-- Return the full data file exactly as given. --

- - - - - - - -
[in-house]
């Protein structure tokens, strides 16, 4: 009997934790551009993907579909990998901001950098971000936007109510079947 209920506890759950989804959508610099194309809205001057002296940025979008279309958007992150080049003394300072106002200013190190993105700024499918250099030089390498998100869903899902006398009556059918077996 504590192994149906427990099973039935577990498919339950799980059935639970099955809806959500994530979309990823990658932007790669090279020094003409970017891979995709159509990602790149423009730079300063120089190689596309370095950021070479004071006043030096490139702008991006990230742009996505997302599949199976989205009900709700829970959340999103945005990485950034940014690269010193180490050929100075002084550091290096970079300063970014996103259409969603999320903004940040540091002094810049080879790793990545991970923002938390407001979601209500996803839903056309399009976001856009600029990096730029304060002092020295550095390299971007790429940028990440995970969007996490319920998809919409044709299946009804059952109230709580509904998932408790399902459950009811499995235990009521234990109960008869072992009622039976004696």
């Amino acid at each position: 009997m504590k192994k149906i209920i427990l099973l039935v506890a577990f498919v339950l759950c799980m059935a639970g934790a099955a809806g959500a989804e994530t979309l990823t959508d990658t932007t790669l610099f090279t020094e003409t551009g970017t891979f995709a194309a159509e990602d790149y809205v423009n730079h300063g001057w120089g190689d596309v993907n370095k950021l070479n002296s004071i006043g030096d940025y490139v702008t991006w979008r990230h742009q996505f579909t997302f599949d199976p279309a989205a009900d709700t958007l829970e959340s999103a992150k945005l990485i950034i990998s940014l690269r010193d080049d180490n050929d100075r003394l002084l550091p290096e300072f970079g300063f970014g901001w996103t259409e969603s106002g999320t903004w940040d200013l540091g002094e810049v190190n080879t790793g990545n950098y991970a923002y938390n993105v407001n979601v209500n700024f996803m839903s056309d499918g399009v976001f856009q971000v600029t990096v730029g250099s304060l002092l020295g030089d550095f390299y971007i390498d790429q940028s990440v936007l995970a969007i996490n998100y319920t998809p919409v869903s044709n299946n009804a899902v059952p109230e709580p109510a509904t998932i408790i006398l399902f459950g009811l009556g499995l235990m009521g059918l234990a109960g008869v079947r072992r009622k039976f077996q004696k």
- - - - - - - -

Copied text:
[in-house]
């Protein structure tokens, strides 16, 4: 009997934790551009993907579909990998901001950098971000936007109510079947 209920506890759950989804959508610099194309809205001057002296940025979008279309958007992150080049003394300072106002200013190190993105700024499918250099030089390498998100869903899902006398009556059918077996 504590192994149906427990099973039935577990498919339950799980059935639970099955809806959500994530979309990823990658932007790669090279020094003409970017891979995709159509990602790149423009730079300063120089190689596309370095950021070479004071006043030096490139702008991006990230742009996505997302599949199976989205009900709700829970959340999103945005990485950034940014690269010193180490050929100075002084550091290096970079300063970014996103259409969603999320903004940040540091002094810049080879790793990545991970923002938390407001979601209500996803839903056309399009976001856009600029990096730029304060002092020295550095390299971007790429940028990440995970969007996490319920998809919409044709299946009804059952109230709580509904998932408790399902459950009811499995235990009521234990109960008869072992009622039976004696």
């Amino acid at each position: 009997m504590k192994k149906i209920i427990l099973l039935v506890a577990f498919v339950l759950c799980m059935a639970g934790a099955a809806g959500a989804e994530t979309l990823t959508d990658t932007t790669l610099f090279t020094e003409t551009g970017t891979f995709a194309a159509e990602d790149y809205v423009n730079h300063g001057w120089g190689d596309v993907n370095k950021l070479n002296s004071i006043g030096d940025y490139v702008t991006w979008r990230h742009q996505f579909t997302f599949d199976p279309a989205a009900d709700t958007l829970e959340s999103a992150k945005l990485i950034i990998s940014l690269r010193d080049d180490n050929d100075r003394l002084l550091p290096e300072f970079g300063f970014g901001w996103t259409e969603s106002g999320t903004w940040d200013l540091g002094e810049v190190n080879t790793g990545n950098y991970a923002y938390n993105v407001n979601v209500n700024f996803m839903s056309d499918g399009v976001f856009q971000v600029t990096v730029g250099s304060l002092l020295g030089d550095f390299y971007i390498d790429q940028s990440v936007l995970a969007i996490n998100y319920t998809p919409v869903s044709n299946n009804a899902v059952p109230e709580p109510a509904t998932i408790i006398l399902f459950g009811l009556g499995l235990m009521g059918l234990a109960g008869v079947r072992r009622k039976f077996q004696k």